Statement of the new Board of Directors, November 14th 2018

Dear Anthropology Community,

The transition to the new Society for Ethnographic Theory has been nearly accomplished. Today we are delighted to announce that amended bylaws have been put in place to introduce equity, transparency and accountability in the new legal entity, incorporated in 2018.

A unique aspect of HAU’s organization is that unlike journals linked to a professional organization or university, HAU had no such singular ties and was designed as an independent venture precisely to escape the hold of powerful European and North American universities and research centres. As the former Executive Council noted in their last statement, HAU involved a very complex terrain of unhealthy work relations and professional jealousies, many of which were defined by the very non- institutional nature of the project. New Bylaws were developed as a clear, transparent document to build a better system of accountability, grievance procedures, and governance into the organization, aimed to bring greater formalisation. We cannot rectify all injustices that fall outside our mandate. But we do believe we have diagnosed the main problems of HAU’s organisation and have implemented all necessary measures to address them.

We are keen to be an active partner in relevant conversations that were overdue in the discipline. We sincerely hope that we can make a contribution to lessening academic institutions’ reliance on precarious and free labour. While committed to an ethics of free access to knowledge, which remains exemplified by HAU Books, we believe that no “open access” could be truly such when “free” knowledge is dependent on a precarious labour force or on innovation brought by unemployed or underemployed scholars. Open access needs to be grounded in a sustainable financial plan. We remain firmly committed to the idea that access to knowledge and publishing quality must be achieved by mediating gratuity with sustainability. We remain convinced that HAU Journal, a ground-breaking project, will show that its new free access model pursues such ideals, where a balance between high publishing standards, knowledge sharing and sustainability is possible without employing unpaid labour and relying on famished departmental research budgets. HAU was built by precarious junior scholars and students who could not lean on an academic salary. We say yes to open access only when the infrastructure is run by remunerated professionals or tenured scholars. Initiatives like Knowledge Unlatched have demonstrated that this ideal can be achieved.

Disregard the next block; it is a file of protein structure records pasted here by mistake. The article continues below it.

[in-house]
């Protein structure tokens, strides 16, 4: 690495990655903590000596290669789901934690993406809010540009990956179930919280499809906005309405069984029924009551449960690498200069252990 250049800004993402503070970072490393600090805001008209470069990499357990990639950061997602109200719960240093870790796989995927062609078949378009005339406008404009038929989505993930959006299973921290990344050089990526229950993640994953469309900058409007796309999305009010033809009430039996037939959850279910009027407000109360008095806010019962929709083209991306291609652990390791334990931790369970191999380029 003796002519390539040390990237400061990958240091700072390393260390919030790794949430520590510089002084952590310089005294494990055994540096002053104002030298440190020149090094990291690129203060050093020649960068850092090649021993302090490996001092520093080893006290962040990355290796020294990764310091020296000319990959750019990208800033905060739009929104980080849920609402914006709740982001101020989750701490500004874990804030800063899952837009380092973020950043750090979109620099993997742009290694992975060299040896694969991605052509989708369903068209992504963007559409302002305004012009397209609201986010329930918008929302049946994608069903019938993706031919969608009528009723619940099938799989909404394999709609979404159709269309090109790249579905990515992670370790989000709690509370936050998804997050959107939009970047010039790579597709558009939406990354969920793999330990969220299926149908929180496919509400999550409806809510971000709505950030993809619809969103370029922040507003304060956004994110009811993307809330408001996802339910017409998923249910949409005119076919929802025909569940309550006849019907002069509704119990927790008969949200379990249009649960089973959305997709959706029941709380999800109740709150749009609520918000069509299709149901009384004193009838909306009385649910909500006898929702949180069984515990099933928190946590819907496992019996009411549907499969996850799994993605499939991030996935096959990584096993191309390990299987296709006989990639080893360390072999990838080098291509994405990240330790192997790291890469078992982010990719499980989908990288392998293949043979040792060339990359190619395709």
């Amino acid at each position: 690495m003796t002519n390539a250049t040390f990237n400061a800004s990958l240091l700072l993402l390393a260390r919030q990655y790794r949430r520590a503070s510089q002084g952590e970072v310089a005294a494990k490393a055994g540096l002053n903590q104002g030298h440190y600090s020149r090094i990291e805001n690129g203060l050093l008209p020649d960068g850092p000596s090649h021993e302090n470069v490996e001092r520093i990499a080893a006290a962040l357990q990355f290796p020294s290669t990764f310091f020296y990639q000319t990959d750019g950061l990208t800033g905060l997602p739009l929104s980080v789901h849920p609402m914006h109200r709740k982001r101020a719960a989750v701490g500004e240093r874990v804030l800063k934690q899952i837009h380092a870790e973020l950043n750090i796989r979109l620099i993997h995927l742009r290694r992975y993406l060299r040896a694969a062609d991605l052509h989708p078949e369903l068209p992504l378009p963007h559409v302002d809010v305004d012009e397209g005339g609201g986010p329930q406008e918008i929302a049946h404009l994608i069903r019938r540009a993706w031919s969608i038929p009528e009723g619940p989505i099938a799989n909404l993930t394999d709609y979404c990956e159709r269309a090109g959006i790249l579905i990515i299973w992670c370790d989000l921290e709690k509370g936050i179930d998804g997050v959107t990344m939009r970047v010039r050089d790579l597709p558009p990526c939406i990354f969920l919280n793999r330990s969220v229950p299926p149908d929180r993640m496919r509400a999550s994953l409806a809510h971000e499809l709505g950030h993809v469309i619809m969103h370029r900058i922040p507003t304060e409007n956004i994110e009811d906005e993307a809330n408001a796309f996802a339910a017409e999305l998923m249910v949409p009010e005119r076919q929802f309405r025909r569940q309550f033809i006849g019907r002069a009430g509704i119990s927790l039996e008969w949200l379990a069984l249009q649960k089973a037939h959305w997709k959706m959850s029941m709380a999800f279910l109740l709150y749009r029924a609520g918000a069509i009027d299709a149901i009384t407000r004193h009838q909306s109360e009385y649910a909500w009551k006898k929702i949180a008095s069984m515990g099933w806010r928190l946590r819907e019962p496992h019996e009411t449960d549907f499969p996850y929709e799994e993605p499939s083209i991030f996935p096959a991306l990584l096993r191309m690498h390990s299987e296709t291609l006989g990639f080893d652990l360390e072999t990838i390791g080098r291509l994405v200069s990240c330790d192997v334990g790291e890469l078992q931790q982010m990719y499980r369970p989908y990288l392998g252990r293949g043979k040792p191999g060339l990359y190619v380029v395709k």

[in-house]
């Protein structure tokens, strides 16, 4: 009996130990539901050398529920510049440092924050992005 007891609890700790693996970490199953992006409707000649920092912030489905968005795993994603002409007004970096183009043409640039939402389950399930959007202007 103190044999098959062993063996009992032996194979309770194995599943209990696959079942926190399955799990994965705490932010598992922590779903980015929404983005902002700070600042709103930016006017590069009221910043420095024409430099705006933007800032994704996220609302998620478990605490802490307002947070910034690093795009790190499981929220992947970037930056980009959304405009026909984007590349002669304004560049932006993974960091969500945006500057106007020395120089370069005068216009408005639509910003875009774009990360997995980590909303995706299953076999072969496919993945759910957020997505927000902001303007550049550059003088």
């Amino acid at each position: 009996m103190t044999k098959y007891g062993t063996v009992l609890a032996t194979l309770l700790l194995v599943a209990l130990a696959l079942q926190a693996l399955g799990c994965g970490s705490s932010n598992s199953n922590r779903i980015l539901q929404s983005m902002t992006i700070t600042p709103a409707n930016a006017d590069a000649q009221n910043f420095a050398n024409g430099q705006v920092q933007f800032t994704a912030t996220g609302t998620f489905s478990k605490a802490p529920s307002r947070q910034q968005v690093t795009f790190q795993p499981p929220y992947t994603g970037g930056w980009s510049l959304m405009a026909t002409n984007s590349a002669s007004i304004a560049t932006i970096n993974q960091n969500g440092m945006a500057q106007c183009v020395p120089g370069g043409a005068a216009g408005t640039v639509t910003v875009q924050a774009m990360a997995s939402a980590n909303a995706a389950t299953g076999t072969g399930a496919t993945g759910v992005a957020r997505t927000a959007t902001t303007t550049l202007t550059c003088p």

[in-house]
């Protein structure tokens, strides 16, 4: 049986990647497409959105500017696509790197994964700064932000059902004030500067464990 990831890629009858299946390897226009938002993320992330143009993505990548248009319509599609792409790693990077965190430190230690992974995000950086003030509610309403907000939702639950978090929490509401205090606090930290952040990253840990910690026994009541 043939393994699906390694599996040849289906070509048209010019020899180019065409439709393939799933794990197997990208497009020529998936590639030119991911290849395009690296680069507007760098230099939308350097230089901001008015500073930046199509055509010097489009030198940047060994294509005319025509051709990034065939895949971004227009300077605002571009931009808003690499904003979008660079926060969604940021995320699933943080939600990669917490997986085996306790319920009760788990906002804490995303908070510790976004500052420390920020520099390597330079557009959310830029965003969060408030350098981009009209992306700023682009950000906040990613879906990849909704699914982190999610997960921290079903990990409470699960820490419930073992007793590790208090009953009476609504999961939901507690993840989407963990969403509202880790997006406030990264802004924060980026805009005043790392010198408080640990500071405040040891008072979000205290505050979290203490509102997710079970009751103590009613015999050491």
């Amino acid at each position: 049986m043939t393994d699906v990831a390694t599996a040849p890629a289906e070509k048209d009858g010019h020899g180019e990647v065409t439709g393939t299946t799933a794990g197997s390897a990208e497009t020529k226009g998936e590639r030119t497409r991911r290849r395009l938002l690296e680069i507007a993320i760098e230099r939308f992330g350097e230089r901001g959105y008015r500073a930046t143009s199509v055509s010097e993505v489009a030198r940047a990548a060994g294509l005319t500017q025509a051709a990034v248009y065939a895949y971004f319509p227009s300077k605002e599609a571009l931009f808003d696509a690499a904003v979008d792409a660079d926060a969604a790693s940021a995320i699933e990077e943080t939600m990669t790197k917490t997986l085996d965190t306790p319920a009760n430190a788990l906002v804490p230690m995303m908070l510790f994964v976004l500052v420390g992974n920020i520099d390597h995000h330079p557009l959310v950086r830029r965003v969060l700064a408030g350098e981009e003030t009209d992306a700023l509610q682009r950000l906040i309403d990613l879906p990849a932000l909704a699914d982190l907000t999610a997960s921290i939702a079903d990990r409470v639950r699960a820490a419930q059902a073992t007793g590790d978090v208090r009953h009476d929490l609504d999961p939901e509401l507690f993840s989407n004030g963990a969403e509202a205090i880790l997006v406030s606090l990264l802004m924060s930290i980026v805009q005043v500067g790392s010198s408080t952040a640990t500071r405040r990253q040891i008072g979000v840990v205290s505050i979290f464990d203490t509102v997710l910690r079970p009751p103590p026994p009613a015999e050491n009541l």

This board has decided to introduce further amendments to the bylaws to further the pursuit of these values. The main changes are the following:

1. The term “Trustee” has been replaced with “Director” which better reflects the legal and executive implications of the role. The Society shall be ruled by a Board of equal Directors.

2. The introduction of a radical separation of the editorial from the executive domain. In the new Society, no editors shall be a member of the Board of Directors, hold any executive power or have any subordinated staff.

3. The position of the Editor-in-Chief, HAU Journal and HAU Books has been eliminated. HAU Journal and HAU Books shall now be led by two collectives of equal editors, each composed of between 2 and 5 members.

4. The appointment of an Ombudsman to respond to any complaint or concerns on the activities of the Society and its members since January 2018.

5. The introduction of a whistleblower policy.

6. The elimination of any volunteer unpaid work, apart from the pro bono work offered by the Scientific Editorial Board or the Board of Directors.

We are in receipt of a notice from Giovanni Da Col that he is resigning as Editor-in-Chief and as a member of the Board of Director, and offering to remain a member of the editorial collective for a transitional period. The Society has acquired his IP rights; and he has fully relinquished any remaining control over the publications and activities of the Society.

In the next days, we will publish online the revised bylaws, launch a Call for one or two new journal editors, and appoint a search committee for selecting candidates. The new editors will join Greg Beckett and Deborah Durham, who have expressed their willingness to continue to serve the journal as members of the editorial collective. By the end of the year, we shall reach out to the Maori communities to seek further advice on strengthening the Society’s engagement with indigenous knowledge and ethics. Last but not least, as in the past, we invite submissions from indigenous authors and scholars from the Global South and are committed to keeping their shared knowledge entirely open access.